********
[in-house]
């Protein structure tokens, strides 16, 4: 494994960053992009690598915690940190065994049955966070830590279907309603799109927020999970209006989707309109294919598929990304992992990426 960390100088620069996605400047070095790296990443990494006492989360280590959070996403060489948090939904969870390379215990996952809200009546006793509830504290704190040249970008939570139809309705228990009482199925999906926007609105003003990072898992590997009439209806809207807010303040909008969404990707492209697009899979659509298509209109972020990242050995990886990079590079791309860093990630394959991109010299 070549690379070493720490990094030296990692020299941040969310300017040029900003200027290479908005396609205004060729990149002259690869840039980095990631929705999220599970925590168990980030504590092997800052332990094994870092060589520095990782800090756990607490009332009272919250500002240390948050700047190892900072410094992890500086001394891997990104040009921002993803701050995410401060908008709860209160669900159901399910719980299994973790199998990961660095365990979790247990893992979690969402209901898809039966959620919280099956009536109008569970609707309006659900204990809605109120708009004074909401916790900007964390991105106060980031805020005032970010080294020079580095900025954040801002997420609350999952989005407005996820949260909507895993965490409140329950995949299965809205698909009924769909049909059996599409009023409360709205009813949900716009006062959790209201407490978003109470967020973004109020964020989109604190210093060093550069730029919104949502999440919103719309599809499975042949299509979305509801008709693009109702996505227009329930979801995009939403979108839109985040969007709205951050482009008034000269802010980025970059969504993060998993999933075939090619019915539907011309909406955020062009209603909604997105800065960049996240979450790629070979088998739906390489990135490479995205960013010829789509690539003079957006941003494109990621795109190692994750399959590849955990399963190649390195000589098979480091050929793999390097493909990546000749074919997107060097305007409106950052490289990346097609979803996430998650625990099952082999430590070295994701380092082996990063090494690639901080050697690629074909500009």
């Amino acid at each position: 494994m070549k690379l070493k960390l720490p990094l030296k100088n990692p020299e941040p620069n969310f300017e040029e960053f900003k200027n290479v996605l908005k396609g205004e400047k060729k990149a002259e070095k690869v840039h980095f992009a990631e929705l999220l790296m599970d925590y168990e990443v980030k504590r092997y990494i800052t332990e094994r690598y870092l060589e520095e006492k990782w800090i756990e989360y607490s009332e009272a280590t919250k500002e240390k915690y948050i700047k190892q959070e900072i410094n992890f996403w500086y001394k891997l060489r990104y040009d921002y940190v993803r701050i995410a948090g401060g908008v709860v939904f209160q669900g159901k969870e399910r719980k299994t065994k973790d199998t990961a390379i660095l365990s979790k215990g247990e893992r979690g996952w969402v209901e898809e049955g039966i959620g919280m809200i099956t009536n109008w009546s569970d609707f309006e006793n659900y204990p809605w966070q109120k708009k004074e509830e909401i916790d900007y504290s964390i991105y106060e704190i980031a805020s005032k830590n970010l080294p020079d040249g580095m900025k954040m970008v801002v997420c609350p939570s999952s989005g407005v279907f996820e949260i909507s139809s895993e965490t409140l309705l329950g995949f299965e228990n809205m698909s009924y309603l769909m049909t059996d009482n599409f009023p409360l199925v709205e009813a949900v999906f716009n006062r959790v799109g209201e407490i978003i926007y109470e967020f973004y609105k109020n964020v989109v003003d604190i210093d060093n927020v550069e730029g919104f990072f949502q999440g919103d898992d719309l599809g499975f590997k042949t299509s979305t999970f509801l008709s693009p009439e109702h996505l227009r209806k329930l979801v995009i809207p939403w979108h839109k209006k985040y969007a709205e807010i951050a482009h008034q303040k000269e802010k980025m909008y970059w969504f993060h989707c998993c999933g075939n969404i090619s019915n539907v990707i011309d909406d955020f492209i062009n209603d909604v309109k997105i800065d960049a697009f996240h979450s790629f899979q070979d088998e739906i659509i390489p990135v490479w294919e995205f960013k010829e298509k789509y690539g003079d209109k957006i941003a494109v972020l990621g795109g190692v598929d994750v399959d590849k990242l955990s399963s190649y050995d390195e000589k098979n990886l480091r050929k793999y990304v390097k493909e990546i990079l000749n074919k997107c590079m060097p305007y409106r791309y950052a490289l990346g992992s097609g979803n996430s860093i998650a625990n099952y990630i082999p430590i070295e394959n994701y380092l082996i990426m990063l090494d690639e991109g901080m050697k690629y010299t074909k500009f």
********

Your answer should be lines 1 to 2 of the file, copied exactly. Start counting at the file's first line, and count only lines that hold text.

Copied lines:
[in-house]
């Protein structure tokens, strides 16, 4: 494994960053992009690598915690940190065994049955966070830590279907309603799109927020999970209006989707309109294919598929990304992992990426 960390100088620069996605400047070095790296990443990494006492989360280590959070996403060489948090939904969870390379215990996952809200009546006793509830504290704190040249970008939570139809309705228990009482199925999906926007609105003003990072898992590997009439209806809207807010303040909008969404990707492209697009899979659509298509209109972020990242050995990886990079590079791309860093990630394959991109010299 070549690379070493720490990094030296990692020299941040969310300017040029900003200027290479908005396609205004060729990149002259690869840039980095990631929705999220599970925590168990980030504590092997800052332990094994870092060589520095990782800090756990607490009332009272919250500002240390948050700047190892900072410094992890500086001394891997990104040009921002993803701050995410401060908008709860209160669900159901399910719980299994973790199998990961660095365990979790247990893992979690969402209901898809039966959620919280099956009536109008569970609707309006659900204990809605109120708009004074909401916790900007964390991105106060980031805020005032970010080294020079580095900025954040801002997420609350999952989005407005996820949260909507895993965490409140329950995949299965809205698909009924769909049909059996599409009023409360709205009813949900716009006062959790209201407490978003109470967020973004109020964020989109604190210093060093550069730029919104949502999440919103719309599809499975042949299509979305509801008709693009109702996505227009329930979801995009939403979108839109985040969007709205951050482009008034000269802010980025970059969504993060998993999933075939090619019915539907011309909406955020062009209603909604997105800065960049996240979450790629070979088998739906390489990135490479995205960013010829789509690539003079957006941003494109990621795109190692994750399959590849955990399963190649390195000589098979480091050929793999390097493909990546000749074919997107060097305007409106950052490289990346097609979803996430998650625990099952082999430590070295994701380092082996990063090494690639901080050697690629074909500009």